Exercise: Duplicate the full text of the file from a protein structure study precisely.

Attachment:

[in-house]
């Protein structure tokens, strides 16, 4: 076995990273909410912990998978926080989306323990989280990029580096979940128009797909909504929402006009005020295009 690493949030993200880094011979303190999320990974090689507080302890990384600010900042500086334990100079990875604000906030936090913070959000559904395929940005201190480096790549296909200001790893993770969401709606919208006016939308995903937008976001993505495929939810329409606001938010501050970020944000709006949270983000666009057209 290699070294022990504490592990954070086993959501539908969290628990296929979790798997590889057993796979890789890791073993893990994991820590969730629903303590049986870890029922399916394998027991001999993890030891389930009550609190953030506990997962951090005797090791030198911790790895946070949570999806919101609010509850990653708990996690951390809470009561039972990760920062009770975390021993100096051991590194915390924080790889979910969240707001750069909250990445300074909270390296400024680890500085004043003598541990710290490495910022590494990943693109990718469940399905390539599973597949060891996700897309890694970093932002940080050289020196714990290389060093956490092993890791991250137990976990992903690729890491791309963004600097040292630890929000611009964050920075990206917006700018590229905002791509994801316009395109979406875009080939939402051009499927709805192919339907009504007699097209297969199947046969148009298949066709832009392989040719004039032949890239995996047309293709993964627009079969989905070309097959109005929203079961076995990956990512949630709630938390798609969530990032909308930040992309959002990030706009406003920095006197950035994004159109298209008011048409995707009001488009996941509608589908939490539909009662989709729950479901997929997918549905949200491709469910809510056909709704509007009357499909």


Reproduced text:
[in-house]
């Protein structure tokens, strides 16, 4: 076995990273909410912990998978926080989306323990989280990029580096979940128009797909909504929402006009005020295009 690493949030993200880094011979303190999320990974090689507080302890990384600010900042500086334990100079990875604000906030936090913070959000559904395929940005201190480096790549296909200001790893993770969401709606919208006016939308995903937008976001993505495929939810329409606001938010501050970020944000709006949270983000666009057209 290699070294022990504490592990954070086993959501539908969290628990296929979790798997590889057993796979890789890791073993893990994991820590969730629903303590049986870890029922399916394998027991001999993890030891389930009550609190953030506990997962951090005797090791030198911790790895946070949570999806919101609010509850990653708990996690951390809470009561039972990760920062009770975390021993100096051991590194915390924080790889979910969240707001750069909250990445300074909270390296400024680890500085004043003598541990710290490495910022590494990943693109990718469940399905390539599973597949060891996700897309890694970093932002940080050289020196714990290389060093956490092993890791991250137990976990992903690729890491791309963004600097040292630890929000611009964050920075990206917006700018590229905002791509994801316009395109979406875009080939939402051009499927709805192919339907009504007699097209297969199947046969148009298949066709832009392989040719004039032949890239995996047309293709993964627009079969989905070309097959109005929203079961076995990956990512949630709630938390798609969530990032909308930040992309959002990030706009406003920095006197950035994004159109298209008011048409995707009001488009996941509608589908939490539909009662989709729950479901997929997918549905949200491709469910809510056909709704509007009357499909």